I’m not mad that Alex Cora and A.J. Hinch were able to find gainful employment within their chosen field mere days or weeks after their suspensions ended. In fact, I’m not mad at them at all. I don’t know either of them personally, but sign-stealing is a nonviolent crime. And while there’s no evidence about recidivism rates, I imagine public and private scrutiny will impede repeat offenders. Their suspensions lasted exactly as long as they did, and not longer, on purpose; rehabilitation is an important part of justice.
But, as is so often forgotten in the discourse around someone’s return to public life after a scandal, there’s a difference between punitive retribution and literally just logical consequence. I don’t think their association with the 2017 Houston Astros is disqualifying in any way except that it will inevitably invite criticism and columns like this — which is a considerable liability for the face of a team who will have to address the media on a daily basis.
A year after being jettisoned from their roles over MLB’s findings about the 2017 Astros’ brazen sign-stealing scheme, the manager and bench coach who oversaw the scandalous club are back in baseball. Hinch will manage the Detroit Tigers. And as of Friday, Alex Cora will reportedly return to Boston, where he won a World Series and where he was forced to step down even before he was officially suspended after his past caught up to him. Tony La Russa, who oversaw a White Sox team that was credibly accused of stealing signs in the 1980s and a steroid-riddled Oakland A’s clubhouse, is back in Chicago at 76 years old.
It speaks to their track records, the undiminished respect they still garner in certain circles, and that winning still matters above all else. It’s also indicative of — or even an indictment of — the same uncreative groupthink that creates a culture of gatekeeping within the game.
Experts will tell you in one breath how the role of a manager has never been more about liaising between the team and the public, between the front office and the clubhouse. And in the next reiterate as some sort of accepted wisdom that it was inevitable the open opportunities would go to candidates whose sullied reputations will precede any press conference. Whose hiring has to be buried beneath the impending news of a new president, even if it’s embraced by the team itself. That you “shouldn’t be surprised” because it was the “safest choice.”
Cora was a unique case when he was originally hired — one of few Latino managers and the first Puerto Rican to lead his team to a World Series championship. In a sport that’s grown to nearly one-third Latin American, that representation is important. But it’s a form of tokenism to assume Cora is the exception in his ability to manage successfully. After Cora’s Red Sox won in 2018, Dave Martinez, also with Puerto Rican roots, led the Nationals to success the following year. With Cora’s return to the managerial seat, there are four Latin American managers — Rick Renteria would have been the fifth had he not been replaced by La Russa — and even that is disproportionately small compared to the makeup of rosters. If less proven Latino alumni are not given the opportunity to ascend to major league manager, that’s worth interrogating.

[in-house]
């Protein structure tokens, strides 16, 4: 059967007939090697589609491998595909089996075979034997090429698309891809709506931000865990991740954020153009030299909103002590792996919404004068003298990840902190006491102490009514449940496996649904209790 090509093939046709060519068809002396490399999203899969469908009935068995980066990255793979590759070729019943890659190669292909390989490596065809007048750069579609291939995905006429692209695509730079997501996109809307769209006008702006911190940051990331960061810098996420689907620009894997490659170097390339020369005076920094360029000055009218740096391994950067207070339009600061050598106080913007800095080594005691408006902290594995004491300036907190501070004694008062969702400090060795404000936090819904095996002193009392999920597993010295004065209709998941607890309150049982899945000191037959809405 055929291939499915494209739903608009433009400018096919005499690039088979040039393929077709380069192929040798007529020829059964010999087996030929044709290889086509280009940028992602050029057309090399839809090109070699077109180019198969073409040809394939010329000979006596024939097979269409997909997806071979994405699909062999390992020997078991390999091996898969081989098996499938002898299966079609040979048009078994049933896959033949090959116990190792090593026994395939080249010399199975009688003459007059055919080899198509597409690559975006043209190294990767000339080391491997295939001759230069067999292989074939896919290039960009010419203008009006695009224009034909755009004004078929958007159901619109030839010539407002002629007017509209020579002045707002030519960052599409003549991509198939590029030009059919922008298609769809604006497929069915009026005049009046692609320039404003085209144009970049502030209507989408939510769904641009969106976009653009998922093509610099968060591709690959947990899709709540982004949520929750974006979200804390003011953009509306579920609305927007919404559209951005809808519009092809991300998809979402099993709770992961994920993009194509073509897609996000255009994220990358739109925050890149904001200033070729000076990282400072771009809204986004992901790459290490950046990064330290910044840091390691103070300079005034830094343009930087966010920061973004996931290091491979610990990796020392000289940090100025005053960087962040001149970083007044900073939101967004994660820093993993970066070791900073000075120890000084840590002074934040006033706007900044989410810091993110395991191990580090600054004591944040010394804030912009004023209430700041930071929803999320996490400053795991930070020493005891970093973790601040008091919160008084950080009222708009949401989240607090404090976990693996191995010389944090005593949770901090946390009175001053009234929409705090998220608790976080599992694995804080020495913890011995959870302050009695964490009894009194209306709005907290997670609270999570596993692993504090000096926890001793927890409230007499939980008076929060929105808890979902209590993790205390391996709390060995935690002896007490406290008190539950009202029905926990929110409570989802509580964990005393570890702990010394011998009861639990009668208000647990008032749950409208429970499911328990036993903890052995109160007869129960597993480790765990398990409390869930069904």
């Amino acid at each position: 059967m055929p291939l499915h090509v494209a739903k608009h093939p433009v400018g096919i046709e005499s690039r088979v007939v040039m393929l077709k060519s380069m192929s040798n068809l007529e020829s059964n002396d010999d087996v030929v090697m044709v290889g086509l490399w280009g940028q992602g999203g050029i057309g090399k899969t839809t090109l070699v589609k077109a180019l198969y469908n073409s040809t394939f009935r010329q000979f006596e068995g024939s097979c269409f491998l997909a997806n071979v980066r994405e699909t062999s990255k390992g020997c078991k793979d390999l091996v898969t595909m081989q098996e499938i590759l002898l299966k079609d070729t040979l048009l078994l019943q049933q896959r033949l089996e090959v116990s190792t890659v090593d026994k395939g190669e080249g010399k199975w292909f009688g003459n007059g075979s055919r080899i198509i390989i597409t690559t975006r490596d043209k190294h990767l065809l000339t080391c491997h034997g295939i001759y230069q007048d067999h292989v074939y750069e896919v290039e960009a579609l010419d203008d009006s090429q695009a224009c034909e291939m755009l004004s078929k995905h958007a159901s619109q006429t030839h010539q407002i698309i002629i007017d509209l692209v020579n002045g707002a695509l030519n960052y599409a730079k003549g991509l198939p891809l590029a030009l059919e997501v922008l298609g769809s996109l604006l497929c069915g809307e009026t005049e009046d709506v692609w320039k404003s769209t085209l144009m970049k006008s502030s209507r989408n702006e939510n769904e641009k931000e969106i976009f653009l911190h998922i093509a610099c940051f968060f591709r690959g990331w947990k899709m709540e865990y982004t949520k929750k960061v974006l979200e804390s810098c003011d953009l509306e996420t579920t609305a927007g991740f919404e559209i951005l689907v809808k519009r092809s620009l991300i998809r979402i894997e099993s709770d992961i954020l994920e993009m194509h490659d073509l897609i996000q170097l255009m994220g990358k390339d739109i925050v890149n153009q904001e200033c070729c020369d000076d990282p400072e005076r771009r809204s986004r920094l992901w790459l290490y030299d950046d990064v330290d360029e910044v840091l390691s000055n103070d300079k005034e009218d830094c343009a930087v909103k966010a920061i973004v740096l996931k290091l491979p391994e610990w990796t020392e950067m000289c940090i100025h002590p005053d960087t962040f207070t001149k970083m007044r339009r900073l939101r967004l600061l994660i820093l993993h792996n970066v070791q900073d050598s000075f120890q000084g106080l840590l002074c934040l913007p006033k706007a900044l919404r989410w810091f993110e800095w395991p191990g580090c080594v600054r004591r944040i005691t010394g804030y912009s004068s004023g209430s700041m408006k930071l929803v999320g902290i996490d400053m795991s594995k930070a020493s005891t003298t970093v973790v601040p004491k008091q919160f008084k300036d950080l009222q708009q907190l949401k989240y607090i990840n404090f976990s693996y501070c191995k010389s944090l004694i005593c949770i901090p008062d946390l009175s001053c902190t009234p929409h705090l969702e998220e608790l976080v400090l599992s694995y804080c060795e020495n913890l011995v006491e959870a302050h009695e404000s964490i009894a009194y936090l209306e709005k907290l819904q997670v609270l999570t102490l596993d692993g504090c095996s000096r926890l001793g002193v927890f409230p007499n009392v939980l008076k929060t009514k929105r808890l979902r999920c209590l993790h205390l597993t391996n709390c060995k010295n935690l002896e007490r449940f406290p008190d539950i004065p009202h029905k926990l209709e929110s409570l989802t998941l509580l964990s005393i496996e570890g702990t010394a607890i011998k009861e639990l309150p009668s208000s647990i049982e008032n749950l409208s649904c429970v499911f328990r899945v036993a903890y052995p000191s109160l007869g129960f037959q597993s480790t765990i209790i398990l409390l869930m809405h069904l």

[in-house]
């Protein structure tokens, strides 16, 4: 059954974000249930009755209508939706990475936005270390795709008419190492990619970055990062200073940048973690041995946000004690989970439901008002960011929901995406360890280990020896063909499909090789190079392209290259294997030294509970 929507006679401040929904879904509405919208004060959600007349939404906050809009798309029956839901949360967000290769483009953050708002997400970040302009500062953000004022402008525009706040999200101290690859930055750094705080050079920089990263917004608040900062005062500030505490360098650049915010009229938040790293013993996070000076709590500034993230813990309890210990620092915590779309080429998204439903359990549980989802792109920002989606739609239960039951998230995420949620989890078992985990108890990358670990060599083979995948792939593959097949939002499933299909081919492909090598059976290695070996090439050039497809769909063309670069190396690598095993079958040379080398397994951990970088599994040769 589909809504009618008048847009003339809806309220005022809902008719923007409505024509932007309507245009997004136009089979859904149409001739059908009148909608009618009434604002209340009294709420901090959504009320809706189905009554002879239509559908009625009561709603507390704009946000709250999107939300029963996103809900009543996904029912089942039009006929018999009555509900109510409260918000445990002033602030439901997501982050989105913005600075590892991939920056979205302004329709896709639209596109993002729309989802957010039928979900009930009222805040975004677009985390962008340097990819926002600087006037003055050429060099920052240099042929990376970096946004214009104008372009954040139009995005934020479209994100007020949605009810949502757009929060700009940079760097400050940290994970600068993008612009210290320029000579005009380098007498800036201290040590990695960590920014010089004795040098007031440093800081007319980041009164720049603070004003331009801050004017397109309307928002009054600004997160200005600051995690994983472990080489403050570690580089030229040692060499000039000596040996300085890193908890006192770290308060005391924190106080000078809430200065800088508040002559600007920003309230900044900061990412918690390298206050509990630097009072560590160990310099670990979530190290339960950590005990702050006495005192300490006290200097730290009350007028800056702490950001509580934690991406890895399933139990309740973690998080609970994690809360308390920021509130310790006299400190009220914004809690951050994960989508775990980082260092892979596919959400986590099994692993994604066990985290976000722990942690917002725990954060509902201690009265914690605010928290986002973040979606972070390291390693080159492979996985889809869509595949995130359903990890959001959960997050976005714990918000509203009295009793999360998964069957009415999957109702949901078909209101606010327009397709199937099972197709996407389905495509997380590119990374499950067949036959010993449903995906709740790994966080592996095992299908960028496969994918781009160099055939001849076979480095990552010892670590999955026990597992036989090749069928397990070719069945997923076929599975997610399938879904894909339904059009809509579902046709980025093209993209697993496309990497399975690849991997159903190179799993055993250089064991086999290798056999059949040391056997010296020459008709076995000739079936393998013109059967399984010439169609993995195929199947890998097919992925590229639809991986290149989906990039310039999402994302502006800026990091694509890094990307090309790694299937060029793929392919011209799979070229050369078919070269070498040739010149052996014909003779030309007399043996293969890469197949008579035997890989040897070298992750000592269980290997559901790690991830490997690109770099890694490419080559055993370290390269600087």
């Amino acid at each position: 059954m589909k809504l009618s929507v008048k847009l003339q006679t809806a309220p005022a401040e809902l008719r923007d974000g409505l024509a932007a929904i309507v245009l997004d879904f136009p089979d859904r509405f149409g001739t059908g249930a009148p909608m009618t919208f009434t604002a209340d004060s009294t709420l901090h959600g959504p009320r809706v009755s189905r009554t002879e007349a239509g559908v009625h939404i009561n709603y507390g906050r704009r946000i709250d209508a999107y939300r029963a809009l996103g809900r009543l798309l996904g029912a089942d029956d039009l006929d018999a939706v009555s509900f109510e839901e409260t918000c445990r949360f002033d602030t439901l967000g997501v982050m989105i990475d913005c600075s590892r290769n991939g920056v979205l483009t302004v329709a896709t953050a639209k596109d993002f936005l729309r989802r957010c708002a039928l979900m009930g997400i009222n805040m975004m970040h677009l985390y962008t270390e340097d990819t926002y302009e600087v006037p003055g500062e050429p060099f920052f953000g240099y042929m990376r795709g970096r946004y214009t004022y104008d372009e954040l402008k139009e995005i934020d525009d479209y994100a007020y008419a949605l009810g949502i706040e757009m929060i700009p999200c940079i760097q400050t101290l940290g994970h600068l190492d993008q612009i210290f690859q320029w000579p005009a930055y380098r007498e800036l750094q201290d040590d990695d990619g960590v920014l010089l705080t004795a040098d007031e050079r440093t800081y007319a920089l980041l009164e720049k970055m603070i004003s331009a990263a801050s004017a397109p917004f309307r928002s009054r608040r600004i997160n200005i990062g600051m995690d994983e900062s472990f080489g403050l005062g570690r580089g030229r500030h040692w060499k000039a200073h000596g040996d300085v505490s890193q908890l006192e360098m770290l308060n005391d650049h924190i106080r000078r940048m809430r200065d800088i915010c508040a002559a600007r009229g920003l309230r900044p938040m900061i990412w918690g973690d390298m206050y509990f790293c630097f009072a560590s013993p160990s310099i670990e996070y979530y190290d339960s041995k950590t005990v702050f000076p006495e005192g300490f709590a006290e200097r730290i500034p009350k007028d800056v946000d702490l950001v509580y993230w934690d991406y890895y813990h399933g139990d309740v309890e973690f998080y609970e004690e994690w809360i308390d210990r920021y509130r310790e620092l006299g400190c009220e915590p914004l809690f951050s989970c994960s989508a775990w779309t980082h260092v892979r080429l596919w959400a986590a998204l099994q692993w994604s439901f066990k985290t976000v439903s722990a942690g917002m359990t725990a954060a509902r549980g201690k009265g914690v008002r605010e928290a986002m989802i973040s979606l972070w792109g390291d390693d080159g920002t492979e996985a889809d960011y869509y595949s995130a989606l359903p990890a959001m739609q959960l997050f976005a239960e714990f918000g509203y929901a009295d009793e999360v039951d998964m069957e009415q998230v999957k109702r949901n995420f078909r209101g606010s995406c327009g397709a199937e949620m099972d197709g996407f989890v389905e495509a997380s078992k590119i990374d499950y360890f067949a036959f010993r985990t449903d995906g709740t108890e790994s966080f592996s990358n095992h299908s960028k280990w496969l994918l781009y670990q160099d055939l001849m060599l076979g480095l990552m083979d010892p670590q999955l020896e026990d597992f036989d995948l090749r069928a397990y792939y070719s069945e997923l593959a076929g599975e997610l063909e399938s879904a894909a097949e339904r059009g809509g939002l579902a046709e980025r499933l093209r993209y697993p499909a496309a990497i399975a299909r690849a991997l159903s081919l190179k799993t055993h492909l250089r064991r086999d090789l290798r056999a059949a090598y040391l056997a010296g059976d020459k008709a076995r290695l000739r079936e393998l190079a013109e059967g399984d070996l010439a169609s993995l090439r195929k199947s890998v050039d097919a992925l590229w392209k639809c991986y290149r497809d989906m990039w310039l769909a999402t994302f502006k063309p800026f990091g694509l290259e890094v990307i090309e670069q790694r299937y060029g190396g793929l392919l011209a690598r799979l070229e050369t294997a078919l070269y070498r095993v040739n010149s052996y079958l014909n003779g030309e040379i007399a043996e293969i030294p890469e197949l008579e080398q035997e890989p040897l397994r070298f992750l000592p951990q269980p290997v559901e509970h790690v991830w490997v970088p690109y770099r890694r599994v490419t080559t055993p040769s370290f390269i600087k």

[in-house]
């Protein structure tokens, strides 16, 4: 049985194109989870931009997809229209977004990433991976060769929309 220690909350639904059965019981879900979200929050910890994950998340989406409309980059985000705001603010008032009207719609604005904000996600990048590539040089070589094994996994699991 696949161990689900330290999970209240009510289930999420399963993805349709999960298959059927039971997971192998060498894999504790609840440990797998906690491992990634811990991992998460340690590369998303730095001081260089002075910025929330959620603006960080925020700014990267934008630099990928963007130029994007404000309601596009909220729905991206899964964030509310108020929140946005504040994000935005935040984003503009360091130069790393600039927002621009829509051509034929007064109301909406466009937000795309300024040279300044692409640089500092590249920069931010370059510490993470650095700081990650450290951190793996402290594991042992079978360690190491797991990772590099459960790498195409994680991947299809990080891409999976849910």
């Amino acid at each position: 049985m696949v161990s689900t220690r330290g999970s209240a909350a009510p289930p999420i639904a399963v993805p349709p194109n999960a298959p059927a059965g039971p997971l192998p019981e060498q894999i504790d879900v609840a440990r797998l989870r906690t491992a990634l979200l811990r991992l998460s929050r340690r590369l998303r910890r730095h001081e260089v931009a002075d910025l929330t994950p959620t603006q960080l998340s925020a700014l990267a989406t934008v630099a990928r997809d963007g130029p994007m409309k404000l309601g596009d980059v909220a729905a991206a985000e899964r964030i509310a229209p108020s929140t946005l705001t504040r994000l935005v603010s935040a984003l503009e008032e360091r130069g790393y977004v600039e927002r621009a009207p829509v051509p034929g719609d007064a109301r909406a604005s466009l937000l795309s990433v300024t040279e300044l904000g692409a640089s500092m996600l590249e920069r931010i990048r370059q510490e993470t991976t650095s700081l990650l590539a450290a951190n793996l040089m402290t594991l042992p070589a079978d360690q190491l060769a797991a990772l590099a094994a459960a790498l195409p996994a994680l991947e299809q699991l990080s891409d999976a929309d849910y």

It’s a job that entails answering a lot of questions, shouldering a lot of blame, putting a good face on tough times and making the whole operation seem likable. And decision-makers around the game — a group regularly and rightly criticized for their homogeneity — couldn’t find anyone more qualified than three of the most controversial men from baseball’s recent past.
In a sport where the sameness in approach has spoiled so much of the fun, they couldn’t find anyone new anywhere in the industry worth taking a shot on. Irrespective of your feelings (or my feelings) about Cora, Hinch, or La Russa, that’s so disappointing.
La Russa was already serving as a special adviser to the Los Angeles Angels and, had they not been hired/rehired as managers, Cora and Hinch would likely have found similar roles behind the scenes. It’s not merely semantics or willful out-of-sight, out-of-mind to think that would have been preferential.
There’s no point trying to outsmart public perception in filling a public-facing job. The qualifications of Hinch and Cora to lead a team without distracting from the players are definitionally and demonstrably diminished by the scandal, even after the suspensions have been served. That they have to be defended to even a certain segment of critics who haven’t forgotten is proof, even if it’s unfair.
And let’s talk about fair for a moment. Between decimating front-office layoffs and minor league contraction, hundreds of people will be pushed out of baseball’s shrinking ranks this year without having ever served in such a prominent position. Without ever having the heavy responsibility of fan bases learning their names. In some cases, they are baseball lifers waiting for the right combination of circumstances to create an opportunity to show they can do more than they’ve done so far.
Hiring the same people means not giving a chance to someone new. Hiring the same people when there’s a relevant reason not to is a way of doubling down on the existing voices within the game and perpetuating an unnecessary barrier to entry.
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